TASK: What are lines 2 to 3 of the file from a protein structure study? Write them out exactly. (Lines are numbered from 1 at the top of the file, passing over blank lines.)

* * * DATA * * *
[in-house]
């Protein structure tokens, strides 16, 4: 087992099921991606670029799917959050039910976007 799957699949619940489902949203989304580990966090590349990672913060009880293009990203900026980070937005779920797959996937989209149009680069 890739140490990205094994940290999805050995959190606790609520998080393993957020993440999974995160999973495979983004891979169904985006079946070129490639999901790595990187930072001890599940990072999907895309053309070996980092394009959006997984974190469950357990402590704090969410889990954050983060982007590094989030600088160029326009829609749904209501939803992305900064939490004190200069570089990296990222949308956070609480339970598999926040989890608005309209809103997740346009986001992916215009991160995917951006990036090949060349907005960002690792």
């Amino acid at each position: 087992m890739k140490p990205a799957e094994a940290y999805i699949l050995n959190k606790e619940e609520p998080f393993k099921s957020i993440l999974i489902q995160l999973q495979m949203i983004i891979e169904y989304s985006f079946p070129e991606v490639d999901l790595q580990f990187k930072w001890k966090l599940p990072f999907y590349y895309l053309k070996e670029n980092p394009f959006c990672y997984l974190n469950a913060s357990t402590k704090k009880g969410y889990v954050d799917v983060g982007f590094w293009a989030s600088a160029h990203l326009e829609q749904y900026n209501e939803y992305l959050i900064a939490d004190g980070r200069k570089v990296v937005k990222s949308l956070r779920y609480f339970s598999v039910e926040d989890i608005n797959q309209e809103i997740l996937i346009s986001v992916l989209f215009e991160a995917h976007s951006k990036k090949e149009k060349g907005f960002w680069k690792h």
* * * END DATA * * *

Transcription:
């Protein structure tokens, strides 16, 4: 087992099921991606670029799917959050039910976007 799957699949619940489902949203989304580990966090590349990672913060009880293009990203900026980070937005779920797959996937989209149009680069 890739140490990205094994940290999805050995959190606790609520998080393993957020993440999974995160999973495979983004891979169904985006079946070129490639999901790595990187930072001890599940990072999907895309053309070996980092394009959006997984974190469950357990402590704090969410889990954050983060982007590094989030600088160029326009829609749904209501939803992305900064939490004190200069570089990296990222949308956070609480339970598999926040989890608005309209809103997740346009986001992916215009991160995917951006990036090949060349907005960002690792």
């Amino acid at each position: 087992m890739k140490p990205a799957e094994a940290y999805i699949l050995n959190k606790e619940e609520p998080f393993k099921s957020i993440l999974i489902q995160l999973q495979m949203i983004i891979e169904y989304s985006f079946p070129e991606v490639d999901l790595q580990f990187k930072w001890k966090l599940p990072f999907y590349y895309l053309k070996e670029n980092p394009f959006c990672y997984l974190n469950a913060s357990t402590k704090k009880g969410y889990v954050d799917v983060g982007f590094w293009a989030s600088a160029h990203l326009e829609q749904y900026n209501e939803y992305l959050i900064a939490d004190g980070r200069k570089v990296v937005k990222s949308l956070r779920y609480f339970s598999v039910e926040d989890i608005n797959q309209e809103i997740l996937i346009s986001v992916l989209f215009e991160a995917h976007s951006k990036k090949e149009k060349g907005f960002w680069k690792h």